The European Heritage Days will be held on September 17 and 18. If the event is traditionally associated with historical monuments and museums, these two days are also an opportunity to celebrate the richness of culinary heritage.
Fruit of history, cultures and territories, this living treasure is reinventing itself between tradition and modernity under the leadership of enthusiasts who deserve to be highlighted. This is precisely the mission pursued by epicery, working hand in hand with artisans since its launch in 2016. To mark the occasion, the French platform takes us on a discovery of shopping streets and their actors.
The shopping streets, the beating heart of culinary heritage
Some speak of shopping streets, others of gourmet streets, village streets or market streets. Whatever their name, these streets full of life have the particularity of offering a delicious culinary panorama. You can recognize them by their many food shops that line up on either side in a row of onions. Greengrocers, butchers, fishmongers, cheesemongers, bistros, brasseries… The storefronts have something to make your mouth water. These alleys are certainly the most visible and striking expression of the diversity of food trades, but also of the often ancient know-how that these men and women pass on from generation to generation. Thanks to them, the culinary heritage is perpetuated at the same time as it evolves, because if traditions are important, so is innovation. Through digital, epicery promotes this part of our heritage and contributes to preserving the virtuous ecosystem of shopping streets. From Paris to Bordeaux via Lille, Lyon and Toulouse, the French application gives access in two clicks to the stalls of more than 1,200 local shops.
Overview of these shopping streets and their emblematic craftsmen, to be found in delivery on epicery.
Rue Cler in Paris
When Louis XIV decided to build the Hôtel des Invalides, many traders came to settle in this district located on the left bank. Today, the street and its surroundings concentrate the cream of Parisian artisans, like the Fromagerie Marie-Anne Cantin, renowned for its cheeses from the four corners of France, matured on site. Special mention for counties 36 months and older. Recently established in the district, the chocolate factory Alléno & Rivoire delights fine gourmets with its gourmet chocolates and its extraordinary pastry bars.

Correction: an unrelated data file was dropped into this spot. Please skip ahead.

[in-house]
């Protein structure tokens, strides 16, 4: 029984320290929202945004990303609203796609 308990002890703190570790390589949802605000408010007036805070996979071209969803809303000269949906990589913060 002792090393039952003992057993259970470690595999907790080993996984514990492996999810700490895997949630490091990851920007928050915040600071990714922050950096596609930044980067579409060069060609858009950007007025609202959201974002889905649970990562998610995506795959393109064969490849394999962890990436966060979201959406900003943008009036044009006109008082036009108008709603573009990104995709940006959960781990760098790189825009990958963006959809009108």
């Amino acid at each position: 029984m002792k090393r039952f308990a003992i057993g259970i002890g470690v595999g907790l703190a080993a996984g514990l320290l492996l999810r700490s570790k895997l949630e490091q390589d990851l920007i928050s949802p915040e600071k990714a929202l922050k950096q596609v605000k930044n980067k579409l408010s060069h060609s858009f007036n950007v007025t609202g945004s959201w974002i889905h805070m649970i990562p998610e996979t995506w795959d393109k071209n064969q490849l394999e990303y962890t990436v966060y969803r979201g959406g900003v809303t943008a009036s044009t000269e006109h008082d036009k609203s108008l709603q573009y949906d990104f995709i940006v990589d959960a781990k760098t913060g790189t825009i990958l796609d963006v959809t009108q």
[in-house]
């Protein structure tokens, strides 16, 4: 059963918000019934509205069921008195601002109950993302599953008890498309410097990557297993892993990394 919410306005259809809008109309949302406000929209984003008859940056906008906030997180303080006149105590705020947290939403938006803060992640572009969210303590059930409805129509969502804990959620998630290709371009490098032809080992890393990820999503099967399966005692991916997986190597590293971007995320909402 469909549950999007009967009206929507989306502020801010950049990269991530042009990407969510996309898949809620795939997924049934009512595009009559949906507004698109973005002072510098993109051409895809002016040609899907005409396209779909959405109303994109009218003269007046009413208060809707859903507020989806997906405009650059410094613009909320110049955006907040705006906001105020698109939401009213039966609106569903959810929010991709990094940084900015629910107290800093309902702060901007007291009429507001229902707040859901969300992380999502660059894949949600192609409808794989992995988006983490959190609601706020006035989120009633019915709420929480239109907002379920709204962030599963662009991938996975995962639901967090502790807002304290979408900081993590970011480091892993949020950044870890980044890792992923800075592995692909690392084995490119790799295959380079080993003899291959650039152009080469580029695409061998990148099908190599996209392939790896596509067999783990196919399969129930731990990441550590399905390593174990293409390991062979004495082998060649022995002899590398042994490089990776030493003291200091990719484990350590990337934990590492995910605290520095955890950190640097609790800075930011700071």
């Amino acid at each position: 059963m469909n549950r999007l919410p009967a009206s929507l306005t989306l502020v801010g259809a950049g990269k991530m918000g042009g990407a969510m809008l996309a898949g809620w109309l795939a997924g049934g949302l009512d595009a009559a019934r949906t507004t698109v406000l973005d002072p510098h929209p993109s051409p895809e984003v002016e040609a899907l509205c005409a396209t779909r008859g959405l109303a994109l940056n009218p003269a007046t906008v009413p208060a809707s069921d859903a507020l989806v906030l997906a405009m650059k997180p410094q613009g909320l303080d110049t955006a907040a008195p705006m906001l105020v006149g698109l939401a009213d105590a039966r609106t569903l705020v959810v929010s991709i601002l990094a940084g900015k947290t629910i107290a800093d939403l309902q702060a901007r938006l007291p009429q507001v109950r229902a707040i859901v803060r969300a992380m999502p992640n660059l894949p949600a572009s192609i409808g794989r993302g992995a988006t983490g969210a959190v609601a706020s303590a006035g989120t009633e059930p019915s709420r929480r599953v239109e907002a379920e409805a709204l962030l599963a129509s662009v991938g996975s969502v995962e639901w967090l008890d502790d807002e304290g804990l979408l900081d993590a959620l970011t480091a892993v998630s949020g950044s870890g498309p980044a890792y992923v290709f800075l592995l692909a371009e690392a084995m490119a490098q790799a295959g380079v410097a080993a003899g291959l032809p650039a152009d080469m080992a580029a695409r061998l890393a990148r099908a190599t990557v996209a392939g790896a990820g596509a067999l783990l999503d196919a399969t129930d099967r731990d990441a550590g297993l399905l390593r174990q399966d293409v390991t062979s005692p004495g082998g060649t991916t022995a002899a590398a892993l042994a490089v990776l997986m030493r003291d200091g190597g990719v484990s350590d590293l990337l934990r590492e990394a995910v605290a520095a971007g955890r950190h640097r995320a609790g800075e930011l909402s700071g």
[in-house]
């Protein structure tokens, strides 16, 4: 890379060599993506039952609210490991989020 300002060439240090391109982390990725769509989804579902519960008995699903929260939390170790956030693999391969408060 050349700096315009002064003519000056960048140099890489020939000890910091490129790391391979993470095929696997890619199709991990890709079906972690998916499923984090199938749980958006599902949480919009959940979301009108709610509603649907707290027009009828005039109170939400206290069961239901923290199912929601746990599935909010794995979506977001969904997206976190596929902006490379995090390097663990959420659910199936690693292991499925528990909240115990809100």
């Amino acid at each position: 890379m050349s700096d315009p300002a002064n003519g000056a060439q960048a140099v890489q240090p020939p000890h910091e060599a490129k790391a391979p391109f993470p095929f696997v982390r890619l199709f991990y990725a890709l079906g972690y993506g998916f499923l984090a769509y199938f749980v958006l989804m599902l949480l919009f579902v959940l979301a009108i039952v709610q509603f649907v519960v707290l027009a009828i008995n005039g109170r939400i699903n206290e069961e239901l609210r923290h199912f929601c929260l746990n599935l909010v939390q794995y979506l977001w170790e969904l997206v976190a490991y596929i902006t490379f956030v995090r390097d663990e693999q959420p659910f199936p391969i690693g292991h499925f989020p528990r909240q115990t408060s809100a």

The Terreaux district in Lyon
Nestled on the Presqu’île, the Terreaux district has always been a lively place, markets have been held there since the Renaissance. Nowadays, there are remarkable stalls. Fromagerie BOF de la Martinière owes its success to its traditional and authentic approach, which gives pride of place to pasta from each region, such as Brie de Meaux or Roquefort Vieux Berger. Another local figure, the Chez Grégoire pastry shop offers gluten-free creations: lemon meringue tart, Paris-Brest, cookies. Sign that the culinary heritage evolves with the times.
The Saint-Pierre district in Bordeaux
The Saint-Pierre district is considered the cradle of the city. Its construction dates back to the 12th century, when craftsmen established their businesses there. Even today, the heart of Bordeaux remains an anchor point for food trades. Since its opening last year, La Petite Poissonnerie has been a hit with its fish, molluscs and other crustaceans from local and responsible fishing. For its part, La Funnyrie is the meeting place for gourmet aperitifs. On the menu, bistronomic boards and nibbles washed down with organic wines for the most part.
By bringing food artisans closer to consumers every day, epicery contributes to the preservation of local shops, and more broadly to the preservation of culinary heritage.